Meals on Wheels: Is Toronto Finally Getting Food Trucks?

Rodney Bowers poses with his soon-to-be-completed food truck, a 1960 Grumman he purchased from a California collector. J.P. Moczulski for National Post

By | National Post

Rodney Bowers poses with his soon-to-be-completed food truck, a 1960 Grumman he purchased from a California collector. J.P. Moczulski for National Post

At the intersection of Brunswick Avenue and College Street, across from Fire Station No. 315 and St. Stephen-in-the-Fields Church, Zane Caplansky runs a deli. He sells more than 80,000 smoked meat sandwiches a year. Indeed, Caplansky’s has become a destination restaurant. However, Caplansky also believes that he could be selling more liver and onions, and that’s why, on July 21, he rolled out Thunderin’ Thelma, a food truck that might just be the forefront of Toronto’s next foodie revolution.

“Getting this truck going has been an emotional and financial roller coaster, but I see myself as a pioneer — we have the first great food truck in the city,” the chef, 42, says. “The licence is restrictive and arbitrary, but when we showed up on Ossington at two in the morning and people started clapping, you realize this is what people want.”

Food trucks, portable extensions of popular restaurants or entrepreneurs selling limited offerings, have taken off in cities such as Portland, Los Angeles, San Francisco and New York. Here in Toronto, signs are beginning to appear that we’re on the cusp of our own food truck explosion, even after the implosion of the city’s A La Cart program.

“We say today goodbye to the sausage, hello to the samosa,” George Smitherman, then the province’s health minister, proclaimed when the A La Cart program premiered in 2007. That initiative, designed to make Toronto’s street food reflect the city’s multicultural makeup, was shuttered last year after seven of the original eight pilot vendors opted not to renew their contracts with the city. Prohibitive location fee costs and difficult health regulations sealed its doom.

“There’s no more entrepreneurial business than street food — it’s not neat and orderly and, when you have a City-run program, they want neat and orderly,” says Cameron Hawkins, an independent food service consultant who was brought in to assess the A La Cart project in November. “There’s interest all around North America in food carts, but in Toronto no one’s going to spend $75,000 on a truck and hope that they’ll be able to find some place to park it.”

Thanks to Suresh Doss, founder of Spotlight Toronto, food trucks have been able to assemble in the Distillery District this summer. Doss, 33, inspired by a trip to Miami, launched the one-day Food Truck Eats on July 2 and told the 13 vendors to expect 750 people. He was astonished when 3,500 people showed up. As a result, there’s another event planned for Aug. 20.

“By the end of the year, you’ll have 20 operating food trucks in Ontario, and that number may double by next year,” Doss says. He adds that hot restaurateurs including Rodney Bowers, of Rosebud, Citizen and next month of Hey Meatball!, and Scott Vivian, owner of Beast, are both working on trucks.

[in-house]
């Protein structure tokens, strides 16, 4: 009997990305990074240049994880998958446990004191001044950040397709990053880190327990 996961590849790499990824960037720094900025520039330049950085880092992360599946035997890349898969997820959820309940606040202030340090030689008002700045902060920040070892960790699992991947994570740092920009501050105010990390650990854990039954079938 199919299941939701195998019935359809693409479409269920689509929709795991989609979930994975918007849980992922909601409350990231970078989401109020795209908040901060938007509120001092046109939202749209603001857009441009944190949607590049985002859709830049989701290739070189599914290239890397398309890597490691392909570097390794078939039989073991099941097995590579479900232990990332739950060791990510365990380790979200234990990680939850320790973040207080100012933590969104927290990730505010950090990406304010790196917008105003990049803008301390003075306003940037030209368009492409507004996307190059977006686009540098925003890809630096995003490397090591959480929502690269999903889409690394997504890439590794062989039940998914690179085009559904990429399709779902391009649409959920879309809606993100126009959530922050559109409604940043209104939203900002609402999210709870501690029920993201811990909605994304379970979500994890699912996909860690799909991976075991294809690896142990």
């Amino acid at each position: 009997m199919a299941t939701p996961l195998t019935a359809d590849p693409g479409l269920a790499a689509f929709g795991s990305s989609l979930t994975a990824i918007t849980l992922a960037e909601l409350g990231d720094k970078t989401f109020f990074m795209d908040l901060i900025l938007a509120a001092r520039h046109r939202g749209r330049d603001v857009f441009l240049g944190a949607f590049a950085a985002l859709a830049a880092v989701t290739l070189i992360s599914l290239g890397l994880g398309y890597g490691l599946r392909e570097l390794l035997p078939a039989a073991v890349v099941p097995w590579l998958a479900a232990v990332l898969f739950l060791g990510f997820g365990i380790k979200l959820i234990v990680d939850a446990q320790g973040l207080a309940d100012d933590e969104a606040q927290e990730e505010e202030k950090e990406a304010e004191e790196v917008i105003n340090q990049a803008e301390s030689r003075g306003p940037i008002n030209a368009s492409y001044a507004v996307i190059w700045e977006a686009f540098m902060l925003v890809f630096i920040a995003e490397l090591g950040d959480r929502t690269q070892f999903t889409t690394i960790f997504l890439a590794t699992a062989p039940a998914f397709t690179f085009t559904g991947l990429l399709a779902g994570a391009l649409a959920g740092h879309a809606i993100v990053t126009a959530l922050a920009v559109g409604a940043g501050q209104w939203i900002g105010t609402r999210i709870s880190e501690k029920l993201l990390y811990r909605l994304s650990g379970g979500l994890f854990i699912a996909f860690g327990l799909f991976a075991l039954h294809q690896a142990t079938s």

City Hall’s current bylaws are wonky — Caplansky can anchor Thunderin’ Thelma on Queen and Ossington but not at Bathurst and Eglinton, and still really hasn’t gotten a good explanation as to why that is — and Doss has become a food truck activist. He has no problem with regulations calling for trucks to have hot and cold water and separate sinks for washing hands and utensils, but he wants to see licences ease restrictions on mobility and overhead costs brought down.

“I’m bringing a petition to the Mayor’s office,” Doss says. “The food truck craze has taken off and it’s clear that Toronto doesn’t want to be left behind.”

Even Jim Chan, Toronto’s manager of Public Health and Food Safety, believes the era of the food truck has arrived.

“You don’t want carts driving around and people getting sick, but as long as operators understand the basic requirements for food safety, mobile food vending is great,” says Chan, who has 34 years of experience as Toronto’s top food cop. “If operators have a good understanding of food safety, street food’s actually quite safe.”

This summer, food truck demand exceeds both supply and City Hall’s preparedness for enacting new bylaws. To that end, OneMethod, an advertising agency on King Street West, has found a new method for distributing street eats. Their pop-up shop’s called La Carnita, and it’s not the pulled pork tacos that people are buying from the truck borrowed from a friend in St. Catharines, but one-of-a-kind pieces of art — the tacos just come with the artwork like tasty little pulled-pork stuffed receipts.

“We haven’t heard anything yet from the City; we’re assuming that we may, but so far we haven’t and I think the Minister of Health was eating a taco here the other day,” says Steve Miller, OneMethod’s creative director. According to Miller,

OneMethod is staffed by a bunch of foodies and, eager to open a taco restaurant and promote their agency, they started tweeting the location of their portable taco stand.
So far, every taco they’ve made has been sold.

“We get people in our Twitter feed saying, ‘Are you coming up to Yonge and Bloor?’ Or: ‘I can really use a taco up here at Yonge and Eglinton.’ It’s been nuts,” Miller says. “We sell artwork, not tacos, but it seems pretty clear that the age of the hot dog is dead.”